by Peter Wessel
Turmoil in the capital markets has brought about significant changes in the way lenders and borrowers view and manage risk in financing multifamily properties. Fortunately, the Federal Housing Administration, which runs a mortgage insurance program for multifamily loans, has not sat idly by. The agency has made a number of changes to its underwriting policies in recent months to reduce the risk of insurance loss and ensure that the mortgage insurance program continues to help multifamily borrowers meet increasing market demand. In addition, borrowers need to view risk through more lenses than in years past in making decisions concerning their secured borrowings.
FHA-insured loans are available for the funding of new construction of apartment projects, and the rehabilitation and refinancing of existing properties. Through its mortgage insurance program, the government enables borrowers to enjoy a number of benefits that they wouldn’t otherwise. Because the government enjoys the highest credit rating, its guarantees enable lenders to access capital on behalf of borrowers at the lowest risk-adjusted rates. The lower cost of capital enables apartment owners to charge lower rents and still achieve an acceptable return. Lower rents translate to more discretionary income that renters can put back into the economy. And higher leverage compared to alternate sources of financing translates to lower blended cost of capital, as equity typically requires a higher return than debt.
The reason the FHA multifamily program has been able to continue to offer such attractive benefits to borrowers is the fact that it has continued to adjust its underwriting standards to protect against default. In fact, the agency takes in more borrower premiums each year than it pays out in claims, generating a profit for the federal government. In recent months, the agency has made a number of changes to its underwriting guidelines to help maintain the program’s success.
One significant change the FHA has made is in its loan sizing criteria. FHA is now differentiating underwriting among asset classes, with more conservative coverage, LTV, and vacancy criteria the greater the loan’s size and the number of units. FHA has also increased credit support escrows for new construction financing. For example, FHA added an owner’s hard-cost contingency escrow to cover unforeseen conditions and change orders that require sponsor investment. Escrows for the initial lease-up deficit have also increased to provide greater economic support for the project. If not needed, the balance remaining in these escrows is returned to the developer upon stabilization.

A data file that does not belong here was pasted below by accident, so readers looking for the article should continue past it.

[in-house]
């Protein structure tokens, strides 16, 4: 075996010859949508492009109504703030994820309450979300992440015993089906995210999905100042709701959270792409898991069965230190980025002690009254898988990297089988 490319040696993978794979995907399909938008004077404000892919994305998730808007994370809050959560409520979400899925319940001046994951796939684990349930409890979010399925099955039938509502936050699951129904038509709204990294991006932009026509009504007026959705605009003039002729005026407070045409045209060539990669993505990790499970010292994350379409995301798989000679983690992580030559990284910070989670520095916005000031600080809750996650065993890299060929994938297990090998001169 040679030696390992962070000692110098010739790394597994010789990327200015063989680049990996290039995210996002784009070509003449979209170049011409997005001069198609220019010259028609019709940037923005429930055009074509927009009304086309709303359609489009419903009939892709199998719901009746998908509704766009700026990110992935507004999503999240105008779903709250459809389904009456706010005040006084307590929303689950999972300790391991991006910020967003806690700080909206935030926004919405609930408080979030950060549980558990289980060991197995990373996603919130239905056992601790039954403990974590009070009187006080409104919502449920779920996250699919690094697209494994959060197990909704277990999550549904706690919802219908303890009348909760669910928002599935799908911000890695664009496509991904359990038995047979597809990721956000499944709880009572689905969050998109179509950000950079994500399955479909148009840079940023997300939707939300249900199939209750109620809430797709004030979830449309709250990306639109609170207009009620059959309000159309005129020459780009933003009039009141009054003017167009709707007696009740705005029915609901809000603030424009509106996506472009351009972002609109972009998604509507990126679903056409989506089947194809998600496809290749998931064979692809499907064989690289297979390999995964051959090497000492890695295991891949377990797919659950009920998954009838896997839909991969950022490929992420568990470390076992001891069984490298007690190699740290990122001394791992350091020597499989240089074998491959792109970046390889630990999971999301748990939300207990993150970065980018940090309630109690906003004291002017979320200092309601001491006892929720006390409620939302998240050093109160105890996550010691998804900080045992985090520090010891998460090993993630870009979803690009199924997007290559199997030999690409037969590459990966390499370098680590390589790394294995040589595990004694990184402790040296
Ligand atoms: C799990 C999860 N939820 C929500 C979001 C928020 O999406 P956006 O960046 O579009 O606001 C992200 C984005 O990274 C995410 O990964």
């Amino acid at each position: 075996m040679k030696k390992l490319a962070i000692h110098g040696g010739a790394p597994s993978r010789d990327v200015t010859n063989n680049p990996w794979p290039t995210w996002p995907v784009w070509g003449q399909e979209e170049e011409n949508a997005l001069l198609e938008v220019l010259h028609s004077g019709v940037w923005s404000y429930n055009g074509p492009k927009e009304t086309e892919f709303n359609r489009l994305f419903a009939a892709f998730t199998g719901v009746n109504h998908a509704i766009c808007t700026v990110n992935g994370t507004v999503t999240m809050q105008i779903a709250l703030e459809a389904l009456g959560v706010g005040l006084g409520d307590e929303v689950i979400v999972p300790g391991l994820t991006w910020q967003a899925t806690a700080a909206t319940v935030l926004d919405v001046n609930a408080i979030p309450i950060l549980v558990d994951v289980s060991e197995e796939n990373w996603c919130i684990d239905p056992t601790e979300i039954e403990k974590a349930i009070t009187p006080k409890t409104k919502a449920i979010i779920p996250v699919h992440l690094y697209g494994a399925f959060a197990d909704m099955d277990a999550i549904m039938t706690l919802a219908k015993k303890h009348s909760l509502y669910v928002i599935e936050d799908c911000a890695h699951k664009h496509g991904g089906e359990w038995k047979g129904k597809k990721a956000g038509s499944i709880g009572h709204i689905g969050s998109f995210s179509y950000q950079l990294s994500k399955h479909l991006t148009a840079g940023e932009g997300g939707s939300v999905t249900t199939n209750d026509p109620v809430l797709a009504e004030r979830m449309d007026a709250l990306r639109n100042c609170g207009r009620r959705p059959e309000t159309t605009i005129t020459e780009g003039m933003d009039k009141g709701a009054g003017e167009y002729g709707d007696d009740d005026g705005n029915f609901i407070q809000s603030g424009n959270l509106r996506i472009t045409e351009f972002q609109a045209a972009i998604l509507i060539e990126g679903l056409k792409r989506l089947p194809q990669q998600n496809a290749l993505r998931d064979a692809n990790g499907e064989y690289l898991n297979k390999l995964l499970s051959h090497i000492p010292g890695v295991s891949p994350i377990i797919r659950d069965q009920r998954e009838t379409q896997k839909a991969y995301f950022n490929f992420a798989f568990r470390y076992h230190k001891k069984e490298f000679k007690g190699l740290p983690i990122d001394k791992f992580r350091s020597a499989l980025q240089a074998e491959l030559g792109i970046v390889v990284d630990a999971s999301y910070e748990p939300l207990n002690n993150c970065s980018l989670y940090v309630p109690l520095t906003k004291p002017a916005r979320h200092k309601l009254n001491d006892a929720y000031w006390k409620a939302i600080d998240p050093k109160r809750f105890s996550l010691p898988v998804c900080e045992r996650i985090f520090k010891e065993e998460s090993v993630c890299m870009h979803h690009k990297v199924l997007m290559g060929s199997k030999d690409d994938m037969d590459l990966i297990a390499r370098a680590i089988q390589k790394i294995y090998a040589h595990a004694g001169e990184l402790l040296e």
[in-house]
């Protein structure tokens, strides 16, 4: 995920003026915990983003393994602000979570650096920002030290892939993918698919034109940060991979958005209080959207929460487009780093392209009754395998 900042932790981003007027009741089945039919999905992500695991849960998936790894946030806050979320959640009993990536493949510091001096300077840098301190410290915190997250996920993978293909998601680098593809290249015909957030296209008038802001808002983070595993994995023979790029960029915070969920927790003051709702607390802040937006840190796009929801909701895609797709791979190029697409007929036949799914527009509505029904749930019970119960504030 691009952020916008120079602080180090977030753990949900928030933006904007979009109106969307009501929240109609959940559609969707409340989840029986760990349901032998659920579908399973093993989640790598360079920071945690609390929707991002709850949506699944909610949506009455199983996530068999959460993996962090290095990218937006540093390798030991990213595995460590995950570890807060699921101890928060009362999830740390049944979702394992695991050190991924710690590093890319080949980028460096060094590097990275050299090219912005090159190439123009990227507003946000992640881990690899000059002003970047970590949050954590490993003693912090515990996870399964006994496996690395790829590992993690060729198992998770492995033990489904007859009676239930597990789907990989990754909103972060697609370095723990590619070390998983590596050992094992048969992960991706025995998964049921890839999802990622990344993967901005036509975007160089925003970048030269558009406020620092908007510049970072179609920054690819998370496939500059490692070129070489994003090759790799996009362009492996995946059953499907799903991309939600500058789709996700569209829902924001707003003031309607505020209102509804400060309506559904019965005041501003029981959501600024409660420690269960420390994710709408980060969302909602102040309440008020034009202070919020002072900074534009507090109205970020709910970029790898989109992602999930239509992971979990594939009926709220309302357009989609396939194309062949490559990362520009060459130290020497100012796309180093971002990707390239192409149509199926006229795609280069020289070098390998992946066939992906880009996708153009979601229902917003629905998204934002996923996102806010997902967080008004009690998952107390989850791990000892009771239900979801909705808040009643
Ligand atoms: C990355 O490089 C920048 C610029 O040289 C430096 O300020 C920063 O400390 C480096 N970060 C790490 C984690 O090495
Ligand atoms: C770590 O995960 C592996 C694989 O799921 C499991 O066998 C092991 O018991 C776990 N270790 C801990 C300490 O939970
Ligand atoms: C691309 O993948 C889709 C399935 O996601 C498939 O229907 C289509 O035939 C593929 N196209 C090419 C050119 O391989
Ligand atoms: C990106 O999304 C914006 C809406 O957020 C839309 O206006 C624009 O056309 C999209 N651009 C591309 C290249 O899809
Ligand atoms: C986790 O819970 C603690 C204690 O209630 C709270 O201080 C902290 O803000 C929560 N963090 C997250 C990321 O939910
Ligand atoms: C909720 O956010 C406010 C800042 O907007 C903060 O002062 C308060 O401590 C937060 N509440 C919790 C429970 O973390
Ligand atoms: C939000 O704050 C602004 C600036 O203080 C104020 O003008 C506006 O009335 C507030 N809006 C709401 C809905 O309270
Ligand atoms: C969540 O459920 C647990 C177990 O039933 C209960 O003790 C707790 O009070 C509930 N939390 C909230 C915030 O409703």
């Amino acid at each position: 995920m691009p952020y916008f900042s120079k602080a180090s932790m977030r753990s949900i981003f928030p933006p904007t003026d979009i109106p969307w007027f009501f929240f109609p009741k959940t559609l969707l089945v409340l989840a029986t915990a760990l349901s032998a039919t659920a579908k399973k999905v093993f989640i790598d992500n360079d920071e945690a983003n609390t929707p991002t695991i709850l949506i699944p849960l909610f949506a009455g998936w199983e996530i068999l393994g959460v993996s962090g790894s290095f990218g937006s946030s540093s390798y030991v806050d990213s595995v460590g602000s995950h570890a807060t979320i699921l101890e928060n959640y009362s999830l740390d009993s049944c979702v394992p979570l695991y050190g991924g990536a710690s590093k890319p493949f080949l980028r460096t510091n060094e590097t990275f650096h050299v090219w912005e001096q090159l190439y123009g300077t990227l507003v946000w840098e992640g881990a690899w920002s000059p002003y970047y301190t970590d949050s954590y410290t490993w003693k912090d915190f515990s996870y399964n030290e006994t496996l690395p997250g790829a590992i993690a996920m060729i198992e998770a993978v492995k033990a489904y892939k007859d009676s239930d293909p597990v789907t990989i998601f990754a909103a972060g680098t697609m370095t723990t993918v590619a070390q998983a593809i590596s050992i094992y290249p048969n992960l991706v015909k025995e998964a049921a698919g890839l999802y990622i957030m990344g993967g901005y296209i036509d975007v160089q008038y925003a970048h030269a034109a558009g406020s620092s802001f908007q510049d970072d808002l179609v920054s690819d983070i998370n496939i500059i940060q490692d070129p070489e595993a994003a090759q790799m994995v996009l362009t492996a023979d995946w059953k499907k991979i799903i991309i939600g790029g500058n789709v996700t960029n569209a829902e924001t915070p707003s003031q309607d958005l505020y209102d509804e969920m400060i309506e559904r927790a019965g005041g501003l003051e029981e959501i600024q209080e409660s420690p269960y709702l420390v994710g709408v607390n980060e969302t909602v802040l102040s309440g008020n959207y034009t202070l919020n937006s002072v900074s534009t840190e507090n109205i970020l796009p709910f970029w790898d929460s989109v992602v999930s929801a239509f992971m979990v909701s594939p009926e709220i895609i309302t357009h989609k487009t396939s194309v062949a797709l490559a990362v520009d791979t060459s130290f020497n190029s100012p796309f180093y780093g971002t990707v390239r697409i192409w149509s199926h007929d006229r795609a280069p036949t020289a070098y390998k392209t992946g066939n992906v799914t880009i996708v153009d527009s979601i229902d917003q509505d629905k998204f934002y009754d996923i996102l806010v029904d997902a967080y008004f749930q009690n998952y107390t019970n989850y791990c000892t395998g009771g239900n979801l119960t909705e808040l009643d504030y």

Finally, sponsorship is being examined more closely. For loans above $25 million, FHA requires minimum net worth of 20 percent of the loan and 7.5 percent liquidity among the principals. Specialized properties, such as those that restrict occupancy based on age, require demonstrated experience with the ownership and management of senior housing. FHA has also introduced “creditworthiness” underwriting, requiring real estate owned and maturing debt schedules to evaluate prudence in the sponsors’ historical management of real estate and debt.
Borrowers also need to adjust how they view risk, with particular focus on future loan maturity, in making financing decisions today. Historically, borrowers focused on two main types of risk associated with future financing. “Interest rate risk” is the risk that rates will be higher than current rates at construction take-out or at permanent loan maturity. Interest rates affect loan sizing and cash flow. “Market risk” is the risk that economic conditions or valuations that could affect the ability to refinance maturing debt will be less favorable than current conditions.
Borrowers now need to consider two additional forms of risk. “Liquidity risk” refers to capital availability at time of a required refinancing, and usually manifests itself in how long it will take to obtain financing. This risk exposes the property owner with maturing debt to penalties, renegotiation or foreclosure. “Underwriting risk” is the risk that current loan underwriting criteria will change, thereby impeding a successful future refinancing of existing debt.
FHA-insured loans are an effective hedge against these risks. FHA multifamily loan features include long-term, low fixed-rate, nonrecourse financing, with no balloon maturity. In addition, declining call protection is transferrable to a new owner. In today’s risk-focused environment, these features can add value and help manage risk.
Last year, the agency insured 1,143 apartment loans nation- wide, or $11.6 billion in total loan volume. The agency is on track to exceed that amount this year. It helps to understand how changes in the capital markets are affecting decisions concerning risk. If you are unsure how these changes will affect you, be sure to reach out to a lender with FHA multifamily experience for an evaluation of how they are likely to impact your specific plans.
This article appeared in the Colorado Real Estate Journal on August 15.